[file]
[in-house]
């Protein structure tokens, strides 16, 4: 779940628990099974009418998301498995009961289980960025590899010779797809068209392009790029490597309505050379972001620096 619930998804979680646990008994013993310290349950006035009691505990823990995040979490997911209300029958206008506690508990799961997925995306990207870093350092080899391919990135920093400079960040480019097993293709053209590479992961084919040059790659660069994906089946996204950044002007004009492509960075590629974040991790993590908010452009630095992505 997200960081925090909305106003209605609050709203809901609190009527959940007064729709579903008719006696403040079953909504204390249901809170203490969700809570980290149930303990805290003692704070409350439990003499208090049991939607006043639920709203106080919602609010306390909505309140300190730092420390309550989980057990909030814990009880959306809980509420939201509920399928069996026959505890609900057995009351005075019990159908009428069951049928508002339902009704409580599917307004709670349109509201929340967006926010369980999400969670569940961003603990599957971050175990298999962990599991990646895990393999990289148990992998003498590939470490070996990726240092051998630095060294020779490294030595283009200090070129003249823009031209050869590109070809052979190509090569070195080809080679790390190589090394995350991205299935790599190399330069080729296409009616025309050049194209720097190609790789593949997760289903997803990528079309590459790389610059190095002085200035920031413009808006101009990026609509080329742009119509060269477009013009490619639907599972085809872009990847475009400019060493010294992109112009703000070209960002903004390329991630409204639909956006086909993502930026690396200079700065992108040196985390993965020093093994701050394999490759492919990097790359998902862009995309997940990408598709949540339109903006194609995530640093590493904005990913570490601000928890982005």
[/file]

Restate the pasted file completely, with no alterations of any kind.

[in-house]
């Protein structure tokens, strides 16, 4: 779940628990099974009418998301498995009961289980960025590899010779797809068209392009790029490597309505050379972001620096 619930998804979680646990008994013993310290349950006035009691505990823990995040979490997911209300029958206008506690508990799961997925995306990207870093350092080899391919990135920093400079960040480019097993293709053209590479992961084919040059790659660069994906089946996204950044002007004009492509960075590629974040991790993590908010452009630095992505 997200960081925090909305106003209605609050709203809901609190009527959940007064729709579903008719006696403040079953909504204390249901809170203490969700809570980290149930303990805290003692704070409350439990003499208090049991939607006043639920709203106080919602609010306390909505309140300190730092420390309550989980057990909030814990009880959306809980509420939201509920399928069996026959505890609900057995009351005075019990159908009428069951049928508002339902009704409580599917307004709670349109509201929340967006926010369980999400969670569940961003603990599957971050175990298999962990599991990646895990393999990289148990992998003498590939470490070996990726240092051998630095060294020779490294030595283009200090070129003249823009031209050869590109070809052979190509090569070195080809080679790390190589090394995350991205299935790599190399330069080729296409009616025309050049194209720097190609790789593949997760289903997803990528079309590459790389610059190095002085200035920031413009808006101009990026609509080329742009119509060269477009013009490619639907599972085809872009990847475009400019060493010294992109112009703000070209960002903004390329991630409204639909956006086909993502930026690396200079700065992108040196985390993965020093093994701050394999490759492919990097790359998902862009995309997940990408598709949540339109903006194609995530640093590493904005990913570490601000928890982005």